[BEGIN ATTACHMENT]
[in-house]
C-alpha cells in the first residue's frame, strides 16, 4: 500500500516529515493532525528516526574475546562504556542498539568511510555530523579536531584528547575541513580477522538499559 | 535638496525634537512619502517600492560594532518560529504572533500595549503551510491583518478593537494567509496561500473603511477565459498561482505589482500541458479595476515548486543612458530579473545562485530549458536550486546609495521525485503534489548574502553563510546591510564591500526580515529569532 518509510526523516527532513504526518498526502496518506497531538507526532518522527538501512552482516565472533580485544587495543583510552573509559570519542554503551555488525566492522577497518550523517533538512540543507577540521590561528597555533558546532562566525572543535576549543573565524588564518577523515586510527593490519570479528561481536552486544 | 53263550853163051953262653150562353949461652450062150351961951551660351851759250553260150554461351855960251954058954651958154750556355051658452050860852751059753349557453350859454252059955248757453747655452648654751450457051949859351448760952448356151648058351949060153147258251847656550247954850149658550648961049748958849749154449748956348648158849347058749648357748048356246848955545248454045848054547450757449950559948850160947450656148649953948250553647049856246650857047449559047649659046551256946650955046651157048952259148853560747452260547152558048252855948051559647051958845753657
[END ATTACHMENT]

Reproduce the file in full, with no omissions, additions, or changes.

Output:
[in-house]
C-alpha cells in the first residue's frame, strides 16, 4: 500500500516529515493532525528516526574475546562504556542498539568511510555530523579536531584528547575541513580477522538499559 | 535638496525634537512619502517600492560594532518560529504572533500595549503551510491583518478593537494567509496561500473603511477565459498561482505589482500541458479595476515548486543612458530579473545562485530549458536550486546609495521525485503534489548574502553563510546591510564591500526580515529569532 518509510526523516527532513504526518498526502496518506497531538507526532518522527538501512552482516565472533580485544587495543583510552573509559570519542554503551555488525566492522577497518550523517533538512540543507577540521590561528597555533558546532562566525572543535576549543573565524588564518577523515586510527593490519570479528561481536552486544 | 53263550853163051953262653150562353949461652450062150351961951551660351851759250553260150554461351855960251954058954651958154750556355051658452050860852751059753349557453350859454252059955248757453747655452648654751450457051949859351448760952448356151648058351949060153147258251847656550247954850149658550648961049748958849749154449748956348648158849347058749648357748048356246848955545248454045848054547450757449950559948850160947450656148649953948250553647049856246650857047449559047649659046551256946650955046651157048952259148853560747452260547152558048252855948051559647051958845753657